In case you just tuned in, we are looking at the unsolved September 1943 killing of actor David G.G. Bacon, who appeared in Republic’s “Masked Marvel” serial.
In Part 1, witnesses described Bacon driving erratically on Washington Boulevard, then crashing into a bean field, where he died of a deep stab wound.
In Part 2, we found that Bacon went to Venice by himself, leaving his pregnant wife, singer Greta Keller, at home. He also didn’t take his three dogs, as was his custom when he went swimming. Police said that robbery probably wasn’t the motive, because he had $13 in his wallet and was wearing two valuable rings. They also noted that he habitually picked up hitchhikers.
In Part 3, we looked at his personal life and his marriage to singer Greta Keller, who was 11 years his senior and apparently more established in her career. Of particular interest was his arrest for contributing to the delinquency of a 15-year-old newsboy – which was reported in a United Press story.
Today we will turn his mysterious diary, which he kept in code.
I haven’t been able to find any photos of the diary pages. Possibly the Examiner or Herald-Express managed to get some (readers with good memories will recall that I once posted Times photos of several pages of Mary Astor’s diary). But the coded diary is merely the first in a series of secrets will emerge after Bacon was killed. (I’ll deal with his secret hideaway in an upcoming post).
Note the presence of Detective Harry Fremont, which is one of the reasons I’m spending so much time on the Bacon killing. Fremont was one of the mainstays of the Homicide Division in the 1940s (it had yet to merge with Robbery Division) until he wrecked his career with “Bloody Christmas” and was put back in uniform. See former Chief Daryl Gates’ autobiography (with Diane K. Shah) “Chief: My Life in the LAPD” for more details about the end of Fremont’s career at the LAPD.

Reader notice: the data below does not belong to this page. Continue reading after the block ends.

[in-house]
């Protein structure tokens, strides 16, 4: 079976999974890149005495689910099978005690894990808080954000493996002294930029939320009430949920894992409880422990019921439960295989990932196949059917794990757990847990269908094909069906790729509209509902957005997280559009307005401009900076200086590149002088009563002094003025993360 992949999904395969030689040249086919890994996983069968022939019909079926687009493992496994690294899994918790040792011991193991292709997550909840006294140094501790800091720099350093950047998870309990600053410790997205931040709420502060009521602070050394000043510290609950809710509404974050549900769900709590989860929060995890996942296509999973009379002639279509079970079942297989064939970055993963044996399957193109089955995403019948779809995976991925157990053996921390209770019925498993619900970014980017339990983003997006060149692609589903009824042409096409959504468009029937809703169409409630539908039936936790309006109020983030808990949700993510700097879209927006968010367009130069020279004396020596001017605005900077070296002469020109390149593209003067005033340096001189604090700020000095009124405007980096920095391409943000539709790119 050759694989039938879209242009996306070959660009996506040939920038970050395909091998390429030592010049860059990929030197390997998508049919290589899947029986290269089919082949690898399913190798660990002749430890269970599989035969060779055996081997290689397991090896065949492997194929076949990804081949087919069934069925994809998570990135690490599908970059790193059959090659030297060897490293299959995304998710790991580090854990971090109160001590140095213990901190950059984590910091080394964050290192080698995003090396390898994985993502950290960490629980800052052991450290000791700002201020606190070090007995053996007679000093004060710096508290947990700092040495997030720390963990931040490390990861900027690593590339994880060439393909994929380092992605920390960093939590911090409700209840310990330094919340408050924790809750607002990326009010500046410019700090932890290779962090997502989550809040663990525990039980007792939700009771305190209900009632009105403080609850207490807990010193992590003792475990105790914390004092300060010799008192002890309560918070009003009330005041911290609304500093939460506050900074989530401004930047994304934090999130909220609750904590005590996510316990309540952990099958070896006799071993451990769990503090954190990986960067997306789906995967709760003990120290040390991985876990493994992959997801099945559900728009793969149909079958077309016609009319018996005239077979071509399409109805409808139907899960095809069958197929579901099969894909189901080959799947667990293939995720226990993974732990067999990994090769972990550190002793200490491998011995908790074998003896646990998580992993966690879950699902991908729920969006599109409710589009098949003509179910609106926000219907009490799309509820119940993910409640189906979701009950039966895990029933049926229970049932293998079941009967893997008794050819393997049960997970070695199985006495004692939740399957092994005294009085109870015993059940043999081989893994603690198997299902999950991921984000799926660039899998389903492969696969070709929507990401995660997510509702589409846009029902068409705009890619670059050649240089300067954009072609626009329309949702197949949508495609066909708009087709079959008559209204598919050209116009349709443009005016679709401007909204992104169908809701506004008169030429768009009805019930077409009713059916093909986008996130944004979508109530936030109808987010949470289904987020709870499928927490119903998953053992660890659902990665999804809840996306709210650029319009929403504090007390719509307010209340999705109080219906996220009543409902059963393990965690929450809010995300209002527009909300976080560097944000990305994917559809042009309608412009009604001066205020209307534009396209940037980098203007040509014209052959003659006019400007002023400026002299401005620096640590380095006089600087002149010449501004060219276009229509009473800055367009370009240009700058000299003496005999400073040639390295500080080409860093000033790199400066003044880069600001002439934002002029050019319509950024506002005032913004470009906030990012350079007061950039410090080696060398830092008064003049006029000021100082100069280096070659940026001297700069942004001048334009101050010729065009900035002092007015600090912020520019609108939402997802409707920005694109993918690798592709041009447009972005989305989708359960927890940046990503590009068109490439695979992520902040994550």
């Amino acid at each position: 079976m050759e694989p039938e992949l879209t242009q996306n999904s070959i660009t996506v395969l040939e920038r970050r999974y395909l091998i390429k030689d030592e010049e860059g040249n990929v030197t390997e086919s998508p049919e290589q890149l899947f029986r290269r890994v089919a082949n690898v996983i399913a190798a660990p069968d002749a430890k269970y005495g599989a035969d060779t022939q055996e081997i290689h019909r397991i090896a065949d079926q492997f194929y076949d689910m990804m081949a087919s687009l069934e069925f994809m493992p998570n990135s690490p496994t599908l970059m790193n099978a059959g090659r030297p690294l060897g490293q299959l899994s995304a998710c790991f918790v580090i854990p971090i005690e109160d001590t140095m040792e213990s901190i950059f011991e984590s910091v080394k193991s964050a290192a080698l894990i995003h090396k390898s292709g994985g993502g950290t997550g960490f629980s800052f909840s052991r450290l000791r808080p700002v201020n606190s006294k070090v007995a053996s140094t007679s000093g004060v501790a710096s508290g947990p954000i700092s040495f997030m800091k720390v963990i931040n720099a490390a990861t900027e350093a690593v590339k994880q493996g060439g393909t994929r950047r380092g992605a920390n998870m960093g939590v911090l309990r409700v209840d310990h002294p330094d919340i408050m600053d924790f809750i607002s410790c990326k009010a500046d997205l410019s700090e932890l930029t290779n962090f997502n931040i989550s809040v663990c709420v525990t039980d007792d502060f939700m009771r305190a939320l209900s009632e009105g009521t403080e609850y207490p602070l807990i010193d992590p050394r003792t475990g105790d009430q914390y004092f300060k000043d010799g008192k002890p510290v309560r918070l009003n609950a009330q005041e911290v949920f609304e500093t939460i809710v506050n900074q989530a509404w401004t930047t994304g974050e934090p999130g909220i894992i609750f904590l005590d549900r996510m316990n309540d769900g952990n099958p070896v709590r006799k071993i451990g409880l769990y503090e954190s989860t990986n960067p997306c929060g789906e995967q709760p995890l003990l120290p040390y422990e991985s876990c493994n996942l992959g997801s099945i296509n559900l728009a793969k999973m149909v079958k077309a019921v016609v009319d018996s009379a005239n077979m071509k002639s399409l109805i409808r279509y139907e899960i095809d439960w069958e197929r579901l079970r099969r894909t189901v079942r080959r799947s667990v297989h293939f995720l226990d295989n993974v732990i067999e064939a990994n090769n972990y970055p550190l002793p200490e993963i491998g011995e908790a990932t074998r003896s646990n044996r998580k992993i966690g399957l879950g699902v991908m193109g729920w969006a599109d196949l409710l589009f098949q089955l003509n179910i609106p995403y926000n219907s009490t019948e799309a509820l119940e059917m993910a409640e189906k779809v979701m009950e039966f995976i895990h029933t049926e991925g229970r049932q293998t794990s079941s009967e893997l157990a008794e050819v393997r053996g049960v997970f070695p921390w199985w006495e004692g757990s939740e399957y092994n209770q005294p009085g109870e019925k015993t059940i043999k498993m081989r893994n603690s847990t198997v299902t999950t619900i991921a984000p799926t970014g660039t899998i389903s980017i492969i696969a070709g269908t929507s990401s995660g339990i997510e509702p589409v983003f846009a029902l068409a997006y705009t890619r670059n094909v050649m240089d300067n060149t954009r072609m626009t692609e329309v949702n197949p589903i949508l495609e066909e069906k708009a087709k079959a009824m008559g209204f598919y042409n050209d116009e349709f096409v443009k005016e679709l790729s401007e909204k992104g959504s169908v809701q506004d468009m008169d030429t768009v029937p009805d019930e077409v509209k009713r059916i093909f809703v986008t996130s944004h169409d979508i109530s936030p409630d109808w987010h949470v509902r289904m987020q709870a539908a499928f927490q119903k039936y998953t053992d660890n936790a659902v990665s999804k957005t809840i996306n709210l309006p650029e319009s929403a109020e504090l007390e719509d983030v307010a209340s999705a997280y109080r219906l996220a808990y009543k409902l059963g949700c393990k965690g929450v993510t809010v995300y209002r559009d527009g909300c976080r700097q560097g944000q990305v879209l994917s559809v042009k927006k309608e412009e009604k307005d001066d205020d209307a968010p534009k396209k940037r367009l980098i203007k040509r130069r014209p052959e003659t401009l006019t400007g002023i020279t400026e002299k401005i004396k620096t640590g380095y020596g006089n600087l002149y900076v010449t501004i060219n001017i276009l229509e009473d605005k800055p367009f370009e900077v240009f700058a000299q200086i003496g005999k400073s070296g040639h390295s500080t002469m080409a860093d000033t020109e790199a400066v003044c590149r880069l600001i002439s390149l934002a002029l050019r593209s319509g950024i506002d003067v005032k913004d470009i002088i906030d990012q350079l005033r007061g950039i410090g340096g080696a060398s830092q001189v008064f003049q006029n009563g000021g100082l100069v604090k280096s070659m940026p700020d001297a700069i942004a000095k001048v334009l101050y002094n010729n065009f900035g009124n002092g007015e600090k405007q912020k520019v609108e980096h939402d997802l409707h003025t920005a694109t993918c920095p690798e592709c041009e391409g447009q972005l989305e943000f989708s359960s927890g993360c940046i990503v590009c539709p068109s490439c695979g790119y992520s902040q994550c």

The Times said:
The diary, with its personal secret code, was found yesterday by Detective Lieutenants Harry Fremont and Lloyd Hurst in the beautiful Hollywood hilltop home of Bacon’s widow, beautiful Greta Keller, European concert singer.
The next day, The Times reported:
What’s more intriguing are details from a Sept. 15, 1943, United Press account:
Hm. “She never was permitted to examine it, but knew that it was kept in the movie actor’s bedroom.” Does that mean they had separate bedrooms?
Authorities previously stated that Bacon was stabbed while he was leaning over, as if to open a door or release a parking brake. Now police said he was facing the killer…. While leaning forward.
Curiouser and curiouser.
And a Sept. 15, 1943, account from Hearst’s International News Service:
Which makes me suspect that the Examiner had more. I may have to trek to the Los Angeles Public Library’s microfilm department before this is over.
To be continued…